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C# 5.0 Pocket Reference by Ben Albahari, Joseph Albahari

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Arrays

An array represents a fixed number of elements of a particular type. The elements in an array are always stored in a contiguous block of memory, providing highly efficient access.

An array is denoted with square brackets after the element type. The following declares an array of five characters:

char[] vowels = new char[5];

Square brackets also index the array, accessing a particular element by position:

vowels[0] = 'a'; vowels[1] = 'e'; vowels[2] = 'i';
vowels[3] = 'o'; vowels[4] = 'u';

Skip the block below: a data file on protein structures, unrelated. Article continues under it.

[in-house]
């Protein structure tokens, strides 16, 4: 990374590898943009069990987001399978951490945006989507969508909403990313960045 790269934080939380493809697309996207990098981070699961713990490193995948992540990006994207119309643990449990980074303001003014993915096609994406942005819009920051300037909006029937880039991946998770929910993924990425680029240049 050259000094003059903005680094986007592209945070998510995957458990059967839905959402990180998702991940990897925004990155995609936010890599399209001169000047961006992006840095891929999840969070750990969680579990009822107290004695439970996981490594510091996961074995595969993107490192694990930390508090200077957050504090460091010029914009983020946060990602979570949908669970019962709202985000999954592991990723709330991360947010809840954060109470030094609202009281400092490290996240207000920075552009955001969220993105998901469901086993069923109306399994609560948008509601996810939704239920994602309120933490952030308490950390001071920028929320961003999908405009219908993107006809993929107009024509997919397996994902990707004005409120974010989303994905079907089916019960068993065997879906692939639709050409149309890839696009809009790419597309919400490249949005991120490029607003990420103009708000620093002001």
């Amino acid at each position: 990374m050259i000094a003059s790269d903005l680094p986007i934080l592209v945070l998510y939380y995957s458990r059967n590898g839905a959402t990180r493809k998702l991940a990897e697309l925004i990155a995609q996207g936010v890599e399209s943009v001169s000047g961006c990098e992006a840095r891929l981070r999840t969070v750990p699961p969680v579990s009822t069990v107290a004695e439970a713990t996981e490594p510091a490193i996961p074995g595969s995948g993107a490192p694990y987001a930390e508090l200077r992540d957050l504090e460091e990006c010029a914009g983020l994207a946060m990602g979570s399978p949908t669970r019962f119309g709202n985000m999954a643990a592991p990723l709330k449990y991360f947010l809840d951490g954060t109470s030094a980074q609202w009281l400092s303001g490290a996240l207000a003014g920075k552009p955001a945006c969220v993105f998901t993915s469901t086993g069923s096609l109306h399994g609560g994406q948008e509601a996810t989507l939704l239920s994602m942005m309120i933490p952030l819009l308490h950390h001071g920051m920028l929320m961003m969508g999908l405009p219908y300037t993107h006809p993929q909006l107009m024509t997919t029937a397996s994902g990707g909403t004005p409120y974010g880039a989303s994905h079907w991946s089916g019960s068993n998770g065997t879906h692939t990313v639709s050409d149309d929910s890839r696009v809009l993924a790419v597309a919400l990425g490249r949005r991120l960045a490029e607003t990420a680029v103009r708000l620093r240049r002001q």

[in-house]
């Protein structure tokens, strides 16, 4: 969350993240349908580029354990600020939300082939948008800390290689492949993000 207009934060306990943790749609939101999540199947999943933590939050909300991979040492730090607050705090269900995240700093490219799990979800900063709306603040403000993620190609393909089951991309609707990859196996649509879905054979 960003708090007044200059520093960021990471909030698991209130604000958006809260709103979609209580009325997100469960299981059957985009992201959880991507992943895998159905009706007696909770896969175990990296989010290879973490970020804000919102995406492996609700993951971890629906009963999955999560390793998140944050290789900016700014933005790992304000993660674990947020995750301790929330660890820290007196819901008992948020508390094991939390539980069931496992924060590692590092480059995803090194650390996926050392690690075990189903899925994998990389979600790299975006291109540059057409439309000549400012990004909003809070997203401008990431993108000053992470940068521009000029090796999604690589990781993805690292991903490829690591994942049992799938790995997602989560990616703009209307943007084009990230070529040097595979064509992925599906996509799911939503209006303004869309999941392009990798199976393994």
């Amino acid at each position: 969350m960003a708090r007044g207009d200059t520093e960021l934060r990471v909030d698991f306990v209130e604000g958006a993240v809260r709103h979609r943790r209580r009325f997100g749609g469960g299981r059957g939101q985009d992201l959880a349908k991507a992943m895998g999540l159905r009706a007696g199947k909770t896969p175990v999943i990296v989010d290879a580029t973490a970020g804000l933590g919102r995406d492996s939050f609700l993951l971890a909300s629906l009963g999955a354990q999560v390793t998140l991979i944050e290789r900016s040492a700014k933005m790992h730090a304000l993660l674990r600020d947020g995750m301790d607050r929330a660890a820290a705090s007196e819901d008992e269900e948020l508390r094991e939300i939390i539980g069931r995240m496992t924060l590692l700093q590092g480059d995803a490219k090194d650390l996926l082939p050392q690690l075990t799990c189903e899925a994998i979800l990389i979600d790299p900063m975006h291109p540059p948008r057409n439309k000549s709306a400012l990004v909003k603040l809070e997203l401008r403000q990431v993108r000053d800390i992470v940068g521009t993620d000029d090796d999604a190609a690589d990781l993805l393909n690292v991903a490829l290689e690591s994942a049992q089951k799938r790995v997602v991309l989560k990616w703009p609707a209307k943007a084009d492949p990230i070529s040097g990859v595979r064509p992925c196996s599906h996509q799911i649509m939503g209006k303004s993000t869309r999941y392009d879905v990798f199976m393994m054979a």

Console.WriteLine (vowels [1]);      // e

This prints “e” because array indexes start at 0. We can use a for loop statement to iterate through each element in the array. The for loop in this example cycles the integer i from 0 to 4:

for (int i = 0; i < vowels.Length; i++)
  Console.Write (vowels [i]);            // aeiou

Arrays also implement IEnumerable<T> (see Enumeration and Iterators), so you can also enumerate members with the foreach statement:

foreach (char c in vowels) Console.Write (c);  // aeiou

All array indexing is bounds-checked by the runtime. An IndexOutOfRangeException is thrown if you use an invalid index:

vowels[5] = 'y';   // Runtime error

The Length property of an array returns the number of elements in the array. Once an array has been created, its length cannot be changed. The System.Collection namespace and subnamespaces provide higher-level data structures, such as dynamically sized arrays and dictionaries.

An array initialization expression lets you declare and populate an array in a single step: ...

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